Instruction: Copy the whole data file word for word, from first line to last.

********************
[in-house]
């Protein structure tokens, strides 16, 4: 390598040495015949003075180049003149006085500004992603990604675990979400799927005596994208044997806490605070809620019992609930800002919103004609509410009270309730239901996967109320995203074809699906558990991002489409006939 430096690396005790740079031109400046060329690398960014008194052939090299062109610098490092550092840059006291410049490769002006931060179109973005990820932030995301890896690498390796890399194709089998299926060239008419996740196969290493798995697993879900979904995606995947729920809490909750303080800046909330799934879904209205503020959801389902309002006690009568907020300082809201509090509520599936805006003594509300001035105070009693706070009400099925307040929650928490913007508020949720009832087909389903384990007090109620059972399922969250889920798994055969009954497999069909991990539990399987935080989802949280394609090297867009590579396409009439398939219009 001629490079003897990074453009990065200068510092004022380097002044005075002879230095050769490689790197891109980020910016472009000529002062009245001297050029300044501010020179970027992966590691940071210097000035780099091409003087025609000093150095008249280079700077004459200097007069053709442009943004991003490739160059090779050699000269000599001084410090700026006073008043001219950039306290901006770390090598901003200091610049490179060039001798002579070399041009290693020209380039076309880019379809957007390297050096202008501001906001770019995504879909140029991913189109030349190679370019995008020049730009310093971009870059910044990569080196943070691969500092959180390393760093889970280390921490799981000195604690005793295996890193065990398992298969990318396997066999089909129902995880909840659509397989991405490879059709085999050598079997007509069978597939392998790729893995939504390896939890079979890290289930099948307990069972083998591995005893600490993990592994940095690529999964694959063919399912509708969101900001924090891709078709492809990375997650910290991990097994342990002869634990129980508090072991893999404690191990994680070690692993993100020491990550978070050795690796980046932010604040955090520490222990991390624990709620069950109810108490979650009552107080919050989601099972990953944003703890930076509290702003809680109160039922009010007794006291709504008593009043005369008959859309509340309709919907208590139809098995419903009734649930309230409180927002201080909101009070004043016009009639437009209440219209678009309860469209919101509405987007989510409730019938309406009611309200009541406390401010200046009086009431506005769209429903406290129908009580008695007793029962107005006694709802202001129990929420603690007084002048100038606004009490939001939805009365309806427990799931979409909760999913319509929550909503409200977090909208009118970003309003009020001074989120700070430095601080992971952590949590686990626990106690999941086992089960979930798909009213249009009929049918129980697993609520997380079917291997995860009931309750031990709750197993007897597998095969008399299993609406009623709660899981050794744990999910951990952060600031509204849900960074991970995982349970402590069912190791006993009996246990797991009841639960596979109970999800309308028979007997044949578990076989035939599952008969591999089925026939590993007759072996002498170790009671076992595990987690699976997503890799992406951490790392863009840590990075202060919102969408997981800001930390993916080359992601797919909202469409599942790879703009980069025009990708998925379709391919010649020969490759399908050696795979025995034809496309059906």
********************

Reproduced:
[in-house]
């Protein structure tokens, strides 16, 4: 390598040495015949003075180049003149006085500004992603990604675990979400799927005596994208044997806490605070809620019992609930800002919103004609509410009270309730239901996967109320995203074809699906558990991002489409006939 430096690396005790740079031109400046060329690398960014008194052939090299062109610098490092550092840059006291410049490769002006931060179109973005990820932030995301890896690498390796890399194709089998299926060239008419996740196969290493798995697993879900979904995606995947729920809490909750303080800046909330799934879904209205503020959801389902309002006690009568907020300082809201509090509520599936805006003594509300001035105070009693706070009400099925307040929650928490913007508020949720009832087909389903384990007090109620059972399922969250889920798994055969009954497999069909991990539990399987935080989802949280394609090297867009590579396409009439398939219009 001629490079003897990074453009990065200068510092004022380097002044005075002879230095050769490689790197891109980020910016472009000529002062009245001297050029300044501010020179970027992966590691940071210097000035780099091409003087025609000093150095008249280079700077004459200097007069053709442009943004991003490739160059090779050699000269000599001084410090700026006073008043001219950039306290901006770390090598901003200091610049490179060039001798002579070399041009290693020209380039076309880019379809957007390297050096202008501001906001770019995504879909140029991913189109030349190679370019995008020049730009310093971009870059910044990569080196943070691969500092959180390393760093889970280390921490799981000195604690005793295996890193065990398992298969990318396997066999089909129902995880909840659509397989991405490879059709085999050598079997007509069978597939392998790729893995939504390896939890079979890290289930099948307990069972083998591995005893600490993990592994940095690529999964694959063919399912509708969101900001924090891709078709492809990375997650910290991990097994342990002869634990129980508090072991893999404690191990994680070690692993993100020491990550978070050795690796980046932010604040955090520490222990991390624990709620069950109810108490979650009552107080919050989601099972990953944003703890930076509290702003809680109160039922009010007794006291709504008593009043005369008959859309509340309709919907208590139809098995419903009734649930309230409180927002201080909101009070004043016009009639437009209440219209678009309860469209919101509405987007989510409730019938309406009611309200009541406390401010200046009086009431506005769209429903406290129908009580008695007793029962107005006694709802202001129990929420603690007084002048100038606004009490939001939805009365309806427990799931979409909760999913319509929550909503409200977090909208009118970003309003009020001074989120700070430095601080992971952590949590686990626990106690999941086992089960979930798909009213249009009929049918129980697993609520997380079917291997995860009931309750031990709750197993007897597998095969008399299993609406009623709660899981050794744990999910951990952060600031509204849900960074991970995982349970402590069912190791006993009996246990797991009841639960596979109970999800309308028979007997044949578990076989035939599952008969591999089925026939590993007759072996002498170790009671076992595990987690699976997503890799992406951490790392863009840590990075202060919102969408997981800001930390993916080359992601797919909202469409599942790879703009980069025009990708998925379709391919010649020969490759399908050696795979025995034809496309059906």